Second, we used BuiltWith to pull every active website that LiveChat is installed on. We then used a number of email tools to reach out and promote our product. This has not worked well.
Third, we wrote this blog “5 LiveChat apps that will save you time” and ran a number of paid ads to it. This has been our most successful marketing campaign.
LiveChat: Are you actively trying different marketing strategies for your app’s promotion? Can you share how do you get your ideas for different campaigns and approaches?
Median: Yes, we are willing to try every marketing strategy under the sun!
Our partnership with LiveChat matters more to us than you could ever imagine. If we have success, it’s proof we are on the right path. Plus, it is easier for our customers to sign up via LiveChat than directly through our site, where we need to set up accounts, billing, etc. With the LiveChat app, they can do it with one button.
As far as marketing ideas go, we know we need to reach the LiveChat customer base, and knowing that makes the messaging easier. Our main problem is that 99% of LiveChat customers don’t know we exist — if they did, we are convinced they would be using the tool. It’s truly a game changer!
So for ideas, we are thinking of ways we can reach the LiveChat customer base without being spammy or salesy. Emails are an easy win, but they tend to be intrusive. Paid ads are also great, but they’re often spammy. Blog posts about how to use LiveChat have had the best ROI so far. SEO is great — it’s free, and people who are shopping for a solution will find you, but it’s often out of our control. We have done one partnership promotion with the LiveChat team so far and it was also nice, but again, it’s out of our direct control.
LiveChat: And how has LiveChat been helping you promote your app? Did it pay off?
Median: So far, we worked with LiveChat on one custom email campaign. I believe we landed 1 customer from it. But we would love to do a lot more with the LiveChat team!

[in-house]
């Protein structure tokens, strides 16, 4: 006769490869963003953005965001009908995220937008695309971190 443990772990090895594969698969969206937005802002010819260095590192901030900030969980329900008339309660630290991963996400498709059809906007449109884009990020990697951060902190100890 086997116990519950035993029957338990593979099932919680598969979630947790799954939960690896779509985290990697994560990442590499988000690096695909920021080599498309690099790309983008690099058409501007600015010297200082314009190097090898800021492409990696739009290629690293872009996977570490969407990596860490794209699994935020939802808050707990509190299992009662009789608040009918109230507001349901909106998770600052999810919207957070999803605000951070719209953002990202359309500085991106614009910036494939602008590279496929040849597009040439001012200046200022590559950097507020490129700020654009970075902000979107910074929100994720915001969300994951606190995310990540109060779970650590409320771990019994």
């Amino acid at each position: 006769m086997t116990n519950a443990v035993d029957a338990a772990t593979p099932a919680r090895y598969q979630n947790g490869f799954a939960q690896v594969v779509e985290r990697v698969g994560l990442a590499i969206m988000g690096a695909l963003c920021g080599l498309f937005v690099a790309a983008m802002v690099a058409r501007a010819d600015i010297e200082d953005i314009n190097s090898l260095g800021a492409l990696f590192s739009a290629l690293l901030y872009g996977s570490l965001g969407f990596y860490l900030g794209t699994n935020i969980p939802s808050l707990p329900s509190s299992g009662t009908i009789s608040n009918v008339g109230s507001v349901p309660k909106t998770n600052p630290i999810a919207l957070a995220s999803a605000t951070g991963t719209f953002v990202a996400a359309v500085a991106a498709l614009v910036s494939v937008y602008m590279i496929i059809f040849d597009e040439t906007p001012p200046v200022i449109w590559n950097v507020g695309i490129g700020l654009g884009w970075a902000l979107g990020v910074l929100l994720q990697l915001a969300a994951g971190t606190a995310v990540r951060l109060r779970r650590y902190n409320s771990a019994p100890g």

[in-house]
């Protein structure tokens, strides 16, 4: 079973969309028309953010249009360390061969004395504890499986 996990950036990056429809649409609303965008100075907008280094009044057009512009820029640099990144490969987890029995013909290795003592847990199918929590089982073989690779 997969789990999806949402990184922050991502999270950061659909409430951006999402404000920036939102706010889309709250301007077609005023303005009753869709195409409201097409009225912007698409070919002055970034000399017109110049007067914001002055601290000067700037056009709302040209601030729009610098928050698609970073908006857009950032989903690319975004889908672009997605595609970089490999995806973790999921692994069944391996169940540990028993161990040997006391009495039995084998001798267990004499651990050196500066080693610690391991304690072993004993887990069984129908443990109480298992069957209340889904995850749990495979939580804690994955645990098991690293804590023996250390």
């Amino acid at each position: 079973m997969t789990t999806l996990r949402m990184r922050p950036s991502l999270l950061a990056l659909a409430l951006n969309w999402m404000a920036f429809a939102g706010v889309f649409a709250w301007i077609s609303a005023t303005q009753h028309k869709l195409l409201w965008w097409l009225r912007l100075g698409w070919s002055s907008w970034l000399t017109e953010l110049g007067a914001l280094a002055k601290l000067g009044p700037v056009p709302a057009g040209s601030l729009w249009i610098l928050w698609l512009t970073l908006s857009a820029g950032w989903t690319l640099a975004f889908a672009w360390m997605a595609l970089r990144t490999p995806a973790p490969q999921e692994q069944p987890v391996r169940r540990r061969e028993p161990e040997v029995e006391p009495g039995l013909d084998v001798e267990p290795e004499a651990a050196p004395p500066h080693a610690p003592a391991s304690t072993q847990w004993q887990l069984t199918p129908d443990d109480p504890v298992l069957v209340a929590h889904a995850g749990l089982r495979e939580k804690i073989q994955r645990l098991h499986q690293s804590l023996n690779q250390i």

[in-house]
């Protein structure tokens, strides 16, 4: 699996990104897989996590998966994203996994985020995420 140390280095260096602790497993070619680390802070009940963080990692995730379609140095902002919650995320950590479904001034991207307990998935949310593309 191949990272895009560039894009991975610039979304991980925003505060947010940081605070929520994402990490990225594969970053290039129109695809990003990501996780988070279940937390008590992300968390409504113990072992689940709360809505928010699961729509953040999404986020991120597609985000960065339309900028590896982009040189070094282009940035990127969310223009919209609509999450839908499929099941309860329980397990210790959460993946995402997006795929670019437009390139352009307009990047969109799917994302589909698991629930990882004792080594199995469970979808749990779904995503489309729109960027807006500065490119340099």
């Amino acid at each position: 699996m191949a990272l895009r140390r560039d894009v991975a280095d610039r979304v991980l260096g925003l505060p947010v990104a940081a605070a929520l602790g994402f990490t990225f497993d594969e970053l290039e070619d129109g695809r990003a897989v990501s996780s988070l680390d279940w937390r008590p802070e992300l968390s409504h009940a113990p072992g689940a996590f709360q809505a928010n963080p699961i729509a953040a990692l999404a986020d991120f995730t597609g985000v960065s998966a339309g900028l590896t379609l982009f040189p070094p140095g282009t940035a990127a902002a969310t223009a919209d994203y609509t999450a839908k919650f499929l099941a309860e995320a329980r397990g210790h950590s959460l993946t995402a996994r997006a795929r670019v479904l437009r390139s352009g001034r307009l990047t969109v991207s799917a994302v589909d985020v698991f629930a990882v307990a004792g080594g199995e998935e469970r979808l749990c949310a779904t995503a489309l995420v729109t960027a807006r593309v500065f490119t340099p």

LiveChat: And do you plan to build other apps for the LiveChat Marketplace in the future to advance the partnership even further?
Median: I do not think we plan on building more apps for the LiveChat Marketplace; instead, we are interested in improving our app. If there was a more clear way to revenue with the LiveChat Marketplace, we would build more apps. Sometimes it feels a little like being on an island — if we want to survive, we have to learn to feed ourselves.
LiveChat: Do you already have ideas for the improvements you’d like to make in your app?
Median: So in order to for us to be approved by the LiveChat Marketplace team, we were asked to remove some features from our tool, as they either were confusing or didn’t meet the design requirements for LiveChat. Now that people are using our tool, we would like to add the features back in. A big feature update will be live video and audio.
LiveChat: That’s cool! And what’s your opinion on cooperating on the marketing of your app with LiveChat — how would you rate this process and the given opportunities?
Median: One of the things I think the LiveChat Marketplace has done extremely well is the revenue share model. We love it because it incentivizes the LiveChat team to sell our product.
LiveChat: And if you were to start over with building apps with LiveChat, would you do anything differently?
Median: Yes, and don’t take this the wrong way, but I would invest less time in developing the app in its beginning stage. We spent a lot of time and money trying to make the app perfect for a “launch”, thinking we would get a huge influx of businesses right away. The reality is, we could have shipped a simpler and cheaper app, then just improved it as revenue and demand increased.
LiveChat: That’s indeed a very interesting take to consider. So, based on your overall experience, do you have any other advice for developers who are just starting out with building and monetizing LiveChat apps? It can be anything, from development to marketing!
Median: My advice would be to not build anything until you have a sizable number of LiveChat customers committed to a product. Then, build once you have customers. From my experience, you can’t ask or expect anyone to promote your product. You have to assume you will do all the marketing alone and any else that happens is just a bonus.
LiveChat: Thank you, Spencer!